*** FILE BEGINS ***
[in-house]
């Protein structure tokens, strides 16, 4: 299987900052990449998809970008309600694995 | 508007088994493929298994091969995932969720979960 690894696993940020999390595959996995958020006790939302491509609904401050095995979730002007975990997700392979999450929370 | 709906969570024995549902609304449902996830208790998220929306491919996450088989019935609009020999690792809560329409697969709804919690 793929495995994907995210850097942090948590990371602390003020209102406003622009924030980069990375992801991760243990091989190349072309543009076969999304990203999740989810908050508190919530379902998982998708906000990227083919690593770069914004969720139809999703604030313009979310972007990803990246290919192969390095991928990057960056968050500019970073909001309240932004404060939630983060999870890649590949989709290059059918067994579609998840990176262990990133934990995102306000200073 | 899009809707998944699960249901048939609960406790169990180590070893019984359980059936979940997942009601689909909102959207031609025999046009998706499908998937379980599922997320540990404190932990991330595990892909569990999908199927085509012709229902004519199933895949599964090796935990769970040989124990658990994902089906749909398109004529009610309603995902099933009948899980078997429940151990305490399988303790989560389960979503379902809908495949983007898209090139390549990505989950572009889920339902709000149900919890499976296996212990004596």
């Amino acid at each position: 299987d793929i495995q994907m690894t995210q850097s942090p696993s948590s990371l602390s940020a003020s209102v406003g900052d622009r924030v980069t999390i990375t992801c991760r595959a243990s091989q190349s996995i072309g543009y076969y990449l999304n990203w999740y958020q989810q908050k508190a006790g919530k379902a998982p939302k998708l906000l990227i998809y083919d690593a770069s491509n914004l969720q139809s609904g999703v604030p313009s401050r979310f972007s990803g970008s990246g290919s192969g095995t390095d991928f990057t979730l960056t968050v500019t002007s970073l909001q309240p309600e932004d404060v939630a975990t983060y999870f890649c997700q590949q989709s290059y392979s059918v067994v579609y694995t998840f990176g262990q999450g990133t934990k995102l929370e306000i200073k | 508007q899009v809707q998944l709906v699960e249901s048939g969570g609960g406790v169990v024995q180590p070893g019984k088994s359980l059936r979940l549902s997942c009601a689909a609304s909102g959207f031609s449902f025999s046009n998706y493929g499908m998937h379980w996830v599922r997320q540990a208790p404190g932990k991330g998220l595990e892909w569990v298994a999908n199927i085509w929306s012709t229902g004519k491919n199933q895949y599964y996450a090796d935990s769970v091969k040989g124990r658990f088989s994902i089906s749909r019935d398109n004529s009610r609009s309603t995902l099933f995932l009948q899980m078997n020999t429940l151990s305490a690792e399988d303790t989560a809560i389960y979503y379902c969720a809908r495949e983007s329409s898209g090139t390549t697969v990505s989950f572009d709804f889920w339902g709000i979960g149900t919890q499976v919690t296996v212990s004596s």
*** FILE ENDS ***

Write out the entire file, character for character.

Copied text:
[in-house]
């Protein structure tokens, strides 16, 4: 299987900052990449998809970008309600694995 | 508007088994493929298994091969995932969720979960 690894696993940020999390595959996995958020006790939302491509609904401050095995979730002007975990997700392979999450929370 | 709906969570024995549902609304449902996830208790998220929306491919996450088989019935609009020999690792809560329409697969709804919690 793929495995994907995210850097942090948590990371602390003020209102406003622009924030980069990375992801991760243990091989190349072309543009076969999304990203999740989810908050508190919530379902998982998708906000990227083919690593770069914004969720139809999703604030313009979310972007990803990246290919192969390095991928990057960056968050500019970073909001309240932004404060939630983060999870890649590949989709290059059918067994579609998840990176262990990133934990995102306000200073 | 899009809707998944699960249901048939609960406790169990180590070893019984359980059936979940997942009601689909909102959207031609025999046009998706499908998937379980599922997320540990404190932990991330595990892909569990999908199927085509012709229902004519199933895949599964090796935990769970040989124990658990994902089906749909398109004529009610309603995902099933009948899980078997429940151990305490399988303790989560389960979503379902809908495949983007898209090139390549990505989950572009889920339902709000149900919890499976296996212990004596």
């Amino acid at each position: 299987d793929i495995q994907m690894t995210q850097s942090p696993s948590s990371l602390s940020a003020s209102v406003g900052d622009r924030v980069t999390i990375t992801c991760r595959a243990s091989q190349s996995i072309g543009y076969y990449l999304n990203w999740y958020q989810q908050k508190a006790g919530k379902a998982p939302k998708l906000l990227i998809y083919d690593a770069s491509n914004l969720q139809s609904g999703v604030p313009s401050r979310f972007s990803g970008s990246g290919s192969g095995t390095d991928f990057t979730l960056t968050v500019t002007s970073l909001q309240p309600e932004d404060v939630a975990t983060y999870f890649c997700q590949q989709s290059y392979s059918v067994v579609y694995t998840f990176g262990q999450g990133t934990k995102l929370e306000i200073k | 508007q899009v809707q998944l709906v699960e249901s048939g969570g609960g406790v169990v024995q180590p070893g019984k088994s359980l059936r979940l549902s997942c009601a689909a609304s909102g959207f031609s449902f025999s046009n998706y493929g499908m998937h379980w996830v599922r997320q540990a208790p404190g932990k991330g998220l595990e892909w569990v298994a999908n199927i085509w929306s012709t229902g004519k491919n199933q895949y599964y996450a090796d935990s769970v091969k040989g124990r658990f088989s994902i089906s749909r019935d398109n004529s009610r609009s309603t995902l099933f995932l009948q899980m078997n020999t429940l151990s305490a690792e399988d303790t989560a809560i389960y979503y379902c969720a809908r495949e983007s329409s898209g090139t390549t697969v990505s989950f572009d709804f889920w339902g709000i979960g149900t919890q499976v919690t296996v212990s004596s």